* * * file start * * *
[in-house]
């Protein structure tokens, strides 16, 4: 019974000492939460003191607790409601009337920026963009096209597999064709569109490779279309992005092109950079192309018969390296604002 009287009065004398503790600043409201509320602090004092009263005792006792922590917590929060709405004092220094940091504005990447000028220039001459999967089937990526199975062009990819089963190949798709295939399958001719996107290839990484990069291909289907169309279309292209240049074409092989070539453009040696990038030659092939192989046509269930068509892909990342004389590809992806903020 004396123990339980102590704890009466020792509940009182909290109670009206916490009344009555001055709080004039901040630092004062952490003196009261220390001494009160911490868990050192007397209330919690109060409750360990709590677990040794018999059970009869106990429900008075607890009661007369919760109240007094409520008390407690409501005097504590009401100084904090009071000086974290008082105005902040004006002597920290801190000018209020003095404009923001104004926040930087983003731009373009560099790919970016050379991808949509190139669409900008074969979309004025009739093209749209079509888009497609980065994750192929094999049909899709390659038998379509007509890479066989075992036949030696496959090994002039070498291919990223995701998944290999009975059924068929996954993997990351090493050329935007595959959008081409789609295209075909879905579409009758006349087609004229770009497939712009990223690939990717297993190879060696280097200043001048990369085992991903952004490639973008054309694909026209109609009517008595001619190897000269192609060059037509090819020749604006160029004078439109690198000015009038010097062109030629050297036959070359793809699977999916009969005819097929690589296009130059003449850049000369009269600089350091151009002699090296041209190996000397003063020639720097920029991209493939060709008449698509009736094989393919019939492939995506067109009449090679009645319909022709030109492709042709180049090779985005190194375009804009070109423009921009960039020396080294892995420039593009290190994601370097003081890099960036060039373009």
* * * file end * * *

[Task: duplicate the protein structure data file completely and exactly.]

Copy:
[in-house]
């Protein structure tokens, strides 16, 4: 019974000492939460003191607790409601009337920026963009096209597999064709569109490779279309992005092109950079192309018969390296604002 009287009065004398503790600043409201509320602090004092009263005792006792922590917590929060709405004092220094940091504005990447000028220039001459999967089937990526199975062009990819089963190949798709295939399958001719996107290839990484990069291909289907169309279309292209240049074409092989070539453009040696990038030659092939192989046509269930068509892909990342004389590809992806903020 004396123990339980102590704890009466020792509940009182909290109670009206916490009344009555001055709080004039901040630092004062952490003196009261220390001494009160911490868990050192007397209330919690109060409750360990709590677990040794018999059970009869106990429900008075607890009661007369919760109240007094409520008390407690409501005097504590009401100084904090009071000086974290008082105005902040004006002597920290801190000018209020003095404009923001104004926040930087983003731009373009560099790919970016050379991808949509190139669409900008074969979309004025009739093209749209079509888009497609980065994750192929094999049909899709390659038998379509007509890479066989075992036949030696496959090994002039070498291919990223995701998944290999009975059924068929996954993997990351090493050329935007595959959008081409789609295209075909879905579409009758006349087609004229770009497939712009990223690939990717297993190879060696280097200043001048990369085992991903952004490639973008054309694909026209109609009517008595001619190897000269192609060059037509090819020749604006160029004078439109690198000015009038010097062109030629050297036959070359793809699977999916009969005819097929690589296009130059003449850049000369009269600089350091151009002699090296041209190996000397003063020639720097920029991209493939060709008449698509009736094989393919019939492939995506067109009449090679009645319909022709030109492709042709180049090779985005190194375009804009070109423009921009960039020396080294892995420039593009290190994601370097003081890099960036060039373009």